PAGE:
As well as bringing up the family my Mother worked in the shop with Cynthia during the 50s and 60s and my best friend Joyce and I also spent most of our Saturdays and holidays as teenagers helping out, and earning 10/- per Saturday (a bit more for the week though). I used to love it and was proud to have the little triangular section between the shop and the long stall for my own, selling mostly bananas not only from boxes but also from stems hanging from the ceiling which had to be cut away. On one occasion they concealed a lovely big, hairy, spider. I especially liked Christmas with chestnuts and the more exotic fruits, but not up to my elbows in cold water washing the dirt from celery in the depths of cold winters. Grapes used to arrive in barrels and protected by cork granules. Bananas were ripened in rooms heated by open-flame jets turned down low. Nothing was pre-packed, usually veg was covered in earth which we cleaned away as much as possible so that it wasn't passed on to the customer. It was also an art to make attractive displays to entice the housewife. The atmosphere was added to by the male members of staff shouting out the produce that were on special offer that day or, perhaps, something that had just come into season. Whatever happened to that I wonder!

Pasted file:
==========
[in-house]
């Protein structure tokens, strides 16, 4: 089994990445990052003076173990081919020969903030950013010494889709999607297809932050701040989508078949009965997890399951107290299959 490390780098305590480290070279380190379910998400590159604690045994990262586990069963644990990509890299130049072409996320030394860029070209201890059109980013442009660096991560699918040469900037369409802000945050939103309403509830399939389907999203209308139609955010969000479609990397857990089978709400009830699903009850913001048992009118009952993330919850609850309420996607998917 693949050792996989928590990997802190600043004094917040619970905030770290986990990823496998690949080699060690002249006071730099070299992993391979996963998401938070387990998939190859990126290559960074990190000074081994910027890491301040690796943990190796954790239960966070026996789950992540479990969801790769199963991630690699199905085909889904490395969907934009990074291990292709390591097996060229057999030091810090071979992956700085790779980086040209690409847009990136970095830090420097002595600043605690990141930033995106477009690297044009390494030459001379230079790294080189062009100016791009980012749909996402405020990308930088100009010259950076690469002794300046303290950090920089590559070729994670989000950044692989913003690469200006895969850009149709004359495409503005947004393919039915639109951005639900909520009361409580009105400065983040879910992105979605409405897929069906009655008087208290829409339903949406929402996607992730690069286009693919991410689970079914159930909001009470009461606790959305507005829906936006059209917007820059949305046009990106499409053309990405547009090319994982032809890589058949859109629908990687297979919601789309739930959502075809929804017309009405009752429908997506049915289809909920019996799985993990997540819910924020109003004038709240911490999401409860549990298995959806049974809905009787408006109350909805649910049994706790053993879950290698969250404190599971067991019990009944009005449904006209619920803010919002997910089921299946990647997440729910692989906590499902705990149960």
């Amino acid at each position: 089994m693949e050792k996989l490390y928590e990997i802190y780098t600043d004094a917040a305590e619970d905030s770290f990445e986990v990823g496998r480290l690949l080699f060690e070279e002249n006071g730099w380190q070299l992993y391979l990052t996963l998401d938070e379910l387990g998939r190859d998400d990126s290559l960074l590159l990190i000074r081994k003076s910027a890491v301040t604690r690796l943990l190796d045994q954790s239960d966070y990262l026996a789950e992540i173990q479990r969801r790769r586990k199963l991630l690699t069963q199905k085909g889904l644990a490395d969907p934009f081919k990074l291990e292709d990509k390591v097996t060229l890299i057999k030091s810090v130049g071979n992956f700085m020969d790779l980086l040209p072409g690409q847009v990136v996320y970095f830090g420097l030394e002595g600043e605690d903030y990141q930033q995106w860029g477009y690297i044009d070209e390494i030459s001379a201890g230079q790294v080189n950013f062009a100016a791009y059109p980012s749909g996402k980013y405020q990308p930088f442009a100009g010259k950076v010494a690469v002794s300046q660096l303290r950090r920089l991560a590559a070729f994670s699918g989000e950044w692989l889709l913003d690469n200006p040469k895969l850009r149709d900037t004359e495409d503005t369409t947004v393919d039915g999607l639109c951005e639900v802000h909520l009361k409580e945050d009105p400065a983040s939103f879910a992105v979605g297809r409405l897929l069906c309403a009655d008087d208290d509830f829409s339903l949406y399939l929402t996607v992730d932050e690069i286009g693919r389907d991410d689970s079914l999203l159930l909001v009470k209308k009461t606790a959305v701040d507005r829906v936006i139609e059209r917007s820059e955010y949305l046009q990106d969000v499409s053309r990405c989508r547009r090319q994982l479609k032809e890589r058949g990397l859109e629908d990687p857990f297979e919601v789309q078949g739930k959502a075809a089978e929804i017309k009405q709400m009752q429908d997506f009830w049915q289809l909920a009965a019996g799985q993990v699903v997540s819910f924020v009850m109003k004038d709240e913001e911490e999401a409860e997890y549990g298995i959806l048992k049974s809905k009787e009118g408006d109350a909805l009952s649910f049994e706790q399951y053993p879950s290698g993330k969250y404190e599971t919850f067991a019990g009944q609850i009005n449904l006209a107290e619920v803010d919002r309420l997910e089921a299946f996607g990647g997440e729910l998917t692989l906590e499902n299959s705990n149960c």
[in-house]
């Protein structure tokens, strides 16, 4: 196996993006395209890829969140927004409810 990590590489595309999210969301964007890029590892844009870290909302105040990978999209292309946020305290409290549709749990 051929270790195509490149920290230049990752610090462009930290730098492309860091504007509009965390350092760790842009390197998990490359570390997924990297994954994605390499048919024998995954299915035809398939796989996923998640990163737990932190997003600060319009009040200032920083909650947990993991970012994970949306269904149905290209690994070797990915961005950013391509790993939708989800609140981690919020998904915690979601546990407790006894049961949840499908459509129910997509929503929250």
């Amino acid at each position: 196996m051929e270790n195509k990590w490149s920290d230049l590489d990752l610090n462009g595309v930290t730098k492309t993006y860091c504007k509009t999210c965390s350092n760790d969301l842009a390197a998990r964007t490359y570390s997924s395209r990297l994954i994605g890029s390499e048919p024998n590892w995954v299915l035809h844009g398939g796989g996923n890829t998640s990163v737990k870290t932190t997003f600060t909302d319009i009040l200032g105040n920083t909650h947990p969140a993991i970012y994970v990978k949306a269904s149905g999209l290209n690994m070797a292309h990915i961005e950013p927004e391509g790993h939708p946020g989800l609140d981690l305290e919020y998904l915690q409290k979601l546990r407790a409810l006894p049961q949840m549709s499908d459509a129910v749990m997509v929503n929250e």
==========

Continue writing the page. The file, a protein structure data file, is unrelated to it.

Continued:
I remember the phone number which became 3712. There was a switch-board under the stairs at home that connected the shop and my Grandparents' house. You picked up the receiver, held down the appropriate lever and turned the handle on the side. During the day it was switched through to the shop but, at night, it was switched through to my parents' home.